Obituary: Lee M. Liberman, life trustee, 91

Lee M. Liberman, life trustee and former chair of the Washington University Board of Trustees, died Friday, Aug. 31, 2012, in St. Louis. He was 91.

“As chancellor, I feel fortunate to have served during the tenure of our distinguished Life Trustee Lee M. Liberman,” said Chancellor Mark S. Wrighton. “Lee was a trusted friend and adviser to both me and my predecessor, Bill Danforth. He served as a trustee for nearly four decades and was a key contributor to Washington University’s tremendous rise in quality and impact. He will be deeply missed and my thoughts are with Ann and the entire Liberman family during this difficult time.”

An outstanding university and St. Louis community leader, Liberman had served on the Board of Trustees since 1975, including serving as chair from 1988 to 1993.

Over the years, he was a member of many of the board’s committees, including the executive, buildings and grounds, compensation, development, medical finance, university finance, and nominating and governance committees, among several others. He also served as a member of the national councils for both the medicine and art schools.

The university awarded Liberman the William Greenleaf Eliot Society’s “Search” Award in 1994 and an honorary doctorate of humanities in 2000. In 2002, the university presented Liberman and his wife, Ann, with the Jane and Whitney Harris St. Louis Community Service Award.

Liberman was a Life Fellow of the Eliot Society and a member of The Danforth Circle. The Liberman Graduate Center in the Danforth University Center was named for Ann and Lee M. Liberman in spring 2009.

A consummate student, he earned a doctorate in interdisciplinary studies from Washington University’s Graduate School of Arts & Sciences in 2004, just a few weeks before his 83rd birthday. He earned a master’s degree in liberal arts from the graduate school in 1994.

“Lee was an educated person and believed fervently in education, and this was his focus as he exercised his responsibility as a trustee,” saystrustee emeritus and Olin School Dean Emeritus Robert L. Virgil. “Through his committee roles and as the board’s chair, he brought his critical and powerful intellect to the issues of the day. I remember the Commencement moment when he was awarded the PhD — how proud he was and how wildly his fellow graduates and colleagues cheered. This always will be one of my fondest Washington University memories.”

Liberman earned a chemical engineering degree from Yale University in 1942, intending to attend Stanford University Law School. After completing war-time service in the Army Air Corps, he took what he thought was a temporary job as an engineer at Laclede Gas in 1945, where he proceeded to scale the corporate ladder, serving as the company’s top executive for more than two decades until retiring in 1994.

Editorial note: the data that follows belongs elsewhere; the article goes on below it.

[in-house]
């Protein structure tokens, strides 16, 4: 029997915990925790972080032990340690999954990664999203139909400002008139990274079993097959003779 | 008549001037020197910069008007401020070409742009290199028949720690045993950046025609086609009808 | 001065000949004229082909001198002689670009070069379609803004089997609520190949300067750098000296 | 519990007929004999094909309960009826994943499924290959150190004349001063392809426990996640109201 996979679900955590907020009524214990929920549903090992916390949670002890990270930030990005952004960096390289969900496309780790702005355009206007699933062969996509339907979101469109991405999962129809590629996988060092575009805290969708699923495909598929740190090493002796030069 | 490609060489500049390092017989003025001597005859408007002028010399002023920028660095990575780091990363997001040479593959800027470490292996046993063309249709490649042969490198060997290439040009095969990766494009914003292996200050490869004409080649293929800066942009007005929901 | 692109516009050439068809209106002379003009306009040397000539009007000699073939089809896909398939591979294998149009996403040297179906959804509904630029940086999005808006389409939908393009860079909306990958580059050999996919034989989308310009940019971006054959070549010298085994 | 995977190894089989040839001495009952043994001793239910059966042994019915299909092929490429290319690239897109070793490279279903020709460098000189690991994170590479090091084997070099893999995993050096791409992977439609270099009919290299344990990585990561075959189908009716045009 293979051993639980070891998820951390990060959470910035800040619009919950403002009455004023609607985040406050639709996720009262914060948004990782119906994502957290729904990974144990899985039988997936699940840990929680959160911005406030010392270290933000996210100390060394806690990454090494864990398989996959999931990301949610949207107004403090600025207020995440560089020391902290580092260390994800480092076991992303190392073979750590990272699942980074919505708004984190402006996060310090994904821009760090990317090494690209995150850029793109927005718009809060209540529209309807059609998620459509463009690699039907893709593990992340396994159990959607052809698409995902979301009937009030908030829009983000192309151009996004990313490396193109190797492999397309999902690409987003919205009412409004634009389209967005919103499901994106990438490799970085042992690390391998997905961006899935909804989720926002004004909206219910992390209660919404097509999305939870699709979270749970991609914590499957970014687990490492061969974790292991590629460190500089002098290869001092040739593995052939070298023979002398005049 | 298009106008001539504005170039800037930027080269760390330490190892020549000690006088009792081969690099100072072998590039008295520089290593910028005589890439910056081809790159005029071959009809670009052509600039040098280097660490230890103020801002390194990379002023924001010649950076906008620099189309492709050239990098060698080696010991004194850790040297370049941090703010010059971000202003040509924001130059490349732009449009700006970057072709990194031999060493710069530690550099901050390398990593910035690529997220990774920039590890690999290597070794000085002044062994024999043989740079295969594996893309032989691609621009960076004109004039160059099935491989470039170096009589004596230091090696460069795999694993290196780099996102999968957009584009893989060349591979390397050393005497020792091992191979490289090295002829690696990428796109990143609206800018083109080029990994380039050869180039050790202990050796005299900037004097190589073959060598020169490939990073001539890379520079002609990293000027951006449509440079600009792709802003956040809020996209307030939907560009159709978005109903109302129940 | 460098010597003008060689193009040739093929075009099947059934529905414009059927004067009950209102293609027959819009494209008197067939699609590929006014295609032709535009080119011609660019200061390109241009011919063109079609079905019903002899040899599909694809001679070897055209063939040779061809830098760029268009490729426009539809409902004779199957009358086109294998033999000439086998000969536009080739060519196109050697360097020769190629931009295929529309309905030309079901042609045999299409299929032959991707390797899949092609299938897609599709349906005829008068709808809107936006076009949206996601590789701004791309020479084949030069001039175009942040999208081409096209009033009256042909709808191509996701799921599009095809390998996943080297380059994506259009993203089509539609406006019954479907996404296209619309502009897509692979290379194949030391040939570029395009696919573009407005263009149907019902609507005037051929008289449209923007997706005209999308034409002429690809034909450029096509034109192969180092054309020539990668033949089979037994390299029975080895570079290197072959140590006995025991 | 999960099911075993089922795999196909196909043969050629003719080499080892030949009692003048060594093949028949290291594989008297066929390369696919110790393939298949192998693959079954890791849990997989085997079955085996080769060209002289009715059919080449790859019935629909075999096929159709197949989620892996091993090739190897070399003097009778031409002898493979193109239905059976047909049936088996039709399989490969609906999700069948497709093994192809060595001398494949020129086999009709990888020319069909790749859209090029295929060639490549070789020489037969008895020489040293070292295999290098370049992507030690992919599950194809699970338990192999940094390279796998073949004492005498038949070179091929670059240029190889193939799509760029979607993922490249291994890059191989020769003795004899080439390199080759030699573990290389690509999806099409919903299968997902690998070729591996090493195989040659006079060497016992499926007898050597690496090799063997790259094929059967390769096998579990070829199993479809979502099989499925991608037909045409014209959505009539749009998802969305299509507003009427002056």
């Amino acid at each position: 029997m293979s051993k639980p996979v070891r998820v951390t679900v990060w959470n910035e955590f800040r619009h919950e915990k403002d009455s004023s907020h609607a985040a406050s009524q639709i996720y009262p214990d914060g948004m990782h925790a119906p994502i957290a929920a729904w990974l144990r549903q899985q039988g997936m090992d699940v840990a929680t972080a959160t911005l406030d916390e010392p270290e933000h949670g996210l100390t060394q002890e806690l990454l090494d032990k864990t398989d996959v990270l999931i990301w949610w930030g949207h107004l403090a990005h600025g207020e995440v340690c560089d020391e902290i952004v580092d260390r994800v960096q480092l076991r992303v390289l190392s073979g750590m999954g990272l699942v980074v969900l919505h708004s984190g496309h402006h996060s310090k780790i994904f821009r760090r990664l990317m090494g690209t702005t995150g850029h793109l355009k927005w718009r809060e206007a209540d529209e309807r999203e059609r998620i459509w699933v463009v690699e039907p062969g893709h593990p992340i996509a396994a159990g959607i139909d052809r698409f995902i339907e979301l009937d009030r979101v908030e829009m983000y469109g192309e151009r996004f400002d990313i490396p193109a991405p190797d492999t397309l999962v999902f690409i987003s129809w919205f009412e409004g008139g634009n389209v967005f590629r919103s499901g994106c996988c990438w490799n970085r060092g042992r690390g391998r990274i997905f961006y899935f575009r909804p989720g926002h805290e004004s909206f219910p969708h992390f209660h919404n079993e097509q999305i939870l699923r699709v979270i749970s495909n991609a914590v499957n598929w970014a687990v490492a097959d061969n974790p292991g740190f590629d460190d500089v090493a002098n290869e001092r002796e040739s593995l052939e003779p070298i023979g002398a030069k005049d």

Named president of Laclede Gas in 1970, he became chief executive officer in 1974 and board chairman in 1976.

He also became one of the most influential leaders in the St. Louis community. Besides serving on a number of corporate boards, Liberman was deeply involved in health care in the region as chairman of Jewish Hospital, co-chairman of its successor, Barnes-Jewish Hospital, and later a director of BJC HealthCare.

He was also co-chairman of the St. Louis Health Care Alliance, which established the St. Louis Regional Medical Center after the closure of St. Louis City Hospital.

He held leadership roles in a long list of cultural organizations and institutions as well, from the Arts & Education Council and the Boy Scouts to the Saint Louis Symphony Society and the Saint Louis Zoo. He was a moving force behind the creation of the zoo’s private foundation and of ARCHS (Area Resources for Community and Human Services). He served as president of the board of Forest Park Forever.

Liberman was known as a man to whom his peers turned whenever an organization needed help. For his efforts, he was named 1986 St. Louis Man of the Year and 1990 St. Louis Variety Club Man of the Year.

He received the Right Arm of St. Louis Award from the Regional Commerce and Growth Association in 1991, the Coro Foundation’s John Poelker Public Service Award in 1997, the Mental Health Association of St. Louis’ Silver Bell Award and the RCGA Schnuck Labor/Management Award, both in 1990, the Hospital Association of St. Louis Healthcare Leadership Award in 1984, and the 1976 Distinguished Eagle Award from the Boy Scouts of America, St. Louis Chapter.

“No one was smarter, wiser, or a more helpful friend, and no one did more for this community and its institutions than Lee Liberman,” says Chancellor Emeritus William H. Danforth. “I saw especially close his contributions to strengthening Washington University, Barnes-Jewish Hospital and BJC HealthCare. St. Louis will miss him as will I.”

He is survived by his wife, Ann; daughters Alise (Dennis) O’Brien and Celia (Tim) Hosler; son James; and stepsons Peter and Andrew Medler. A memorial service will be held at 3 p.m. Thursday, Sept. 20, in Graham Chapel.